In the exploration of the western frontier of the Unites States, pioneers had forts or staging points where they departed to venture into the unexplored territories. Similarly, in the early 20th century, pioneering space scientists, such as Hermann Oberth, Konstantin Tsiolkovsky, Hermann Noordung and Wehrner von Braun, dreamed of vast space stations orbiting the Earth. Like forts in the western frontier, these scientists envisioned space stations as staging points for the exploration of outer space.
Wehrner von Braun, the architect of the American space program, integrated space stations into his long-term vision of U.S. space exploration. To accompany von Braun's numerous space articles in popular magazines, artists drew concepts of space stations. These articles and drawings helped fuel public imagination and interest in space exploration, which was essential to establishing the U.S. space program (for more, see How the Space Race Worked).
In these space station concepts, people lived and worked in outer space. Most of the stations were wheel-like structures that rotated to provide artificial gravity. Like any port, ships traveled to and from the station. The ships carried cargo, passengers, and supplies from Earth. The departing flights went to Earth, the Moon, Mars and beyond. As you know, this general concept is no longer merely a vision of scientists, artists and science fiction authors. But what steps have been taken to build such orbiting structures? While mankind has not yet realized the full visions of von Braun and others, there have been significant strides in building space stations.
The United States and Russia have had orbiting space stations since 1971. The first space stations were the Russian Salyut program, the U.S. Skylab program and the Russian Mir program. And since 1998, the United States, Russia, the European Space Agency, Canada, Japan and other countries have been building and operating the International Space Station (ISS) in Earth orbit. With the ISS, humans have been living and working in outer space for more than 10 years.
In this article, we'll examine the early space station programs, the uses of space stations, and the future role of space stations in the exploration of outer space. But first, let's consider more fully why many people think we should be building space stations.
Why Should We Build Space Stations?
There are a variety of reasons for building and operating space stations, including research, industry, exploration and even tourism. The first space stations were built to study the long-term effects of weightlessness on the human body. After all, if astronauts will ever venture to Mars or other planets, then we must know how prolonged microgravity on the order of months to years will affect their health.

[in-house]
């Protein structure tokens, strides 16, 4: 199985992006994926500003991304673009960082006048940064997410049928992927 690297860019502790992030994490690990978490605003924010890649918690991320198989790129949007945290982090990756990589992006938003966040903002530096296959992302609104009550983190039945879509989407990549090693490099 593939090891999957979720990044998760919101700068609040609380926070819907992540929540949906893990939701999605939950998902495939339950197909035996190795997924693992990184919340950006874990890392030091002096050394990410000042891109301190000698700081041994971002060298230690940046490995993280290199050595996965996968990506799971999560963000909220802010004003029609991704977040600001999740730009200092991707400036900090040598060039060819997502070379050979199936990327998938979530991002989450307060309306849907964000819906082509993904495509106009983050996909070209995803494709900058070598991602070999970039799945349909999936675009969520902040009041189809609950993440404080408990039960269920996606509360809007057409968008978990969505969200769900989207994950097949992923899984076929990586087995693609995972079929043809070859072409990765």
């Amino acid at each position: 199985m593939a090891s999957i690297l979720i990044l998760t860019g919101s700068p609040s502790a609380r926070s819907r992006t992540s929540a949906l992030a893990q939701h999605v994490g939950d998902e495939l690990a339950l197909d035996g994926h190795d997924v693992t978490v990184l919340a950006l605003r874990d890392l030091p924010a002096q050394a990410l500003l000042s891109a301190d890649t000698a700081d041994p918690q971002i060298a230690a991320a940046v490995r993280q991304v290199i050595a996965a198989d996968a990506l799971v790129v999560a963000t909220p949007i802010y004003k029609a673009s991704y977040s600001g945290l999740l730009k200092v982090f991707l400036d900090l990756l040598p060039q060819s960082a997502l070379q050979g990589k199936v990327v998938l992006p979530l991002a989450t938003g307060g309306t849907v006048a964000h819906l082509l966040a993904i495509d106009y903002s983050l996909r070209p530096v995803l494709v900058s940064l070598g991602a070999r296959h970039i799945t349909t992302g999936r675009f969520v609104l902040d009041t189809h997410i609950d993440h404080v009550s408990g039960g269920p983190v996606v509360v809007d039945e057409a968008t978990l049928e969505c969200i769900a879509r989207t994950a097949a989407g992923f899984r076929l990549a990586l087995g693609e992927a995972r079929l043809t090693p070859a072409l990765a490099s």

Space stations are a place to do cutting edge scientific research in an environment that cannot be matched on Earth. For example, gravity alters the way that atoms come together to form crystals. In microgravity, near-perfect crystals can be formed. Such crystals can yield better semi-conductors for faster computers or for more efficient drugs to combat diseases. Another effect of gravity is that it causes convection currents to form in flames, which leads to unsteady flames. This makes the study of combustion very difficult. However, in microgravity, simple, steady, slow-moving flames result; these types of flames make it easier to study the combustion process. The resulting information could yield a better understanding of the combustion process, and lead to better designs of furnaces or the reduction of air pollution by making combustion more efficient.
From high above the Earth, space stations offer unique views to study the Earth's weather, landforms, vegetation, oceans and atmosphere. In addition, because space stations are above the Earth's atmosphere, they can be used as manned observatories where space telescopes can look out upon the heavens. The Earth's atmosphere doesn't interfere in the views of space station telescopes. In fact, we've already seen the advantages of unmanned space telescopes like the Hubble space telescope.
Space stations might be used for space hotels. Here, private companies like Virgin Galactic could ferry tourists from Earth to space hotels for brief visits or extended stays. To this end, Galactic Suite, a private company based in Barcelona Spain and lead by space engineer Xavier Calramunt, claims to be on track for having a space hotel in orbit by 2012. Even grander extensions of tourism are that space stations could become space ports for expeditions to the planets and stars or even new cities and colonies that could relieve an overpopulated planet.
Now that you know why we might need them, let's "visit" some space stations. We will start with the Russian Salyut program -- the first space station.
Salyut: the First Space Station
Russia (then known as the Soviet Union) was the first to place a space station. The Salyut 1 station, which went into orbit in 1971, was actually a combination of the Almaz and Soyuz spacecraft systems. The Almaz system was originally designed for space military purposes, but repurposed for the civilian Salyut space station. The Soyuz spacecraft ferried cosmonauts from Earth to the space station and back.